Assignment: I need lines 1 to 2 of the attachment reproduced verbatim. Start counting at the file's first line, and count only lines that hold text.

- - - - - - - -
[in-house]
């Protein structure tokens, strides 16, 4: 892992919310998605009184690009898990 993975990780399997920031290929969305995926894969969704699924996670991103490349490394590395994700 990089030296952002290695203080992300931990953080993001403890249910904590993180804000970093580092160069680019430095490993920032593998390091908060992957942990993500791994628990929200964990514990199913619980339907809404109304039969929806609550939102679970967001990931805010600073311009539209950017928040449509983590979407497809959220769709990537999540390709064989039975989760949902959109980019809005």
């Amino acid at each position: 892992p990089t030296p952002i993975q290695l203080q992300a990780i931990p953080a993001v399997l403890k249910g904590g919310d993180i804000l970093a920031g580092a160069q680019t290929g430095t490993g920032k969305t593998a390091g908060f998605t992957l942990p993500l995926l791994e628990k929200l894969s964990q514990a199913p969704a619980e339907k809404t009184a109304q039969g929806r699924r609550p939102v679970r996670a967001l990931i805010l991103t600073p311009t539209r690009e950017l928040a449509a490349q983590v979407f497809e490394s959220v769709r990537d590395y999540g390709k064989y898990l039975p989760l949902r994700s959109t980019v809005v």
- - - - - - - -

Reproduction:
[in-house]
């Protein structure tokens, strides 16, 4: 892992919310998605009184690009898990 993975990780399997920031290929969305995926894969969704699924996670991103490349490394590395994700 990089030296952002290695203080992300931990953080993001403890249910904590993180804000970093580092160069680019430095490993920032593998390091908060992957942990993500791994628990929200964990514990199913619980339907809404109304039969929806609550939102679970967001990931805010600073311009539209950017928040449509983590979407497809959220769709990537999540390709064989039975989760949902959109980019809005």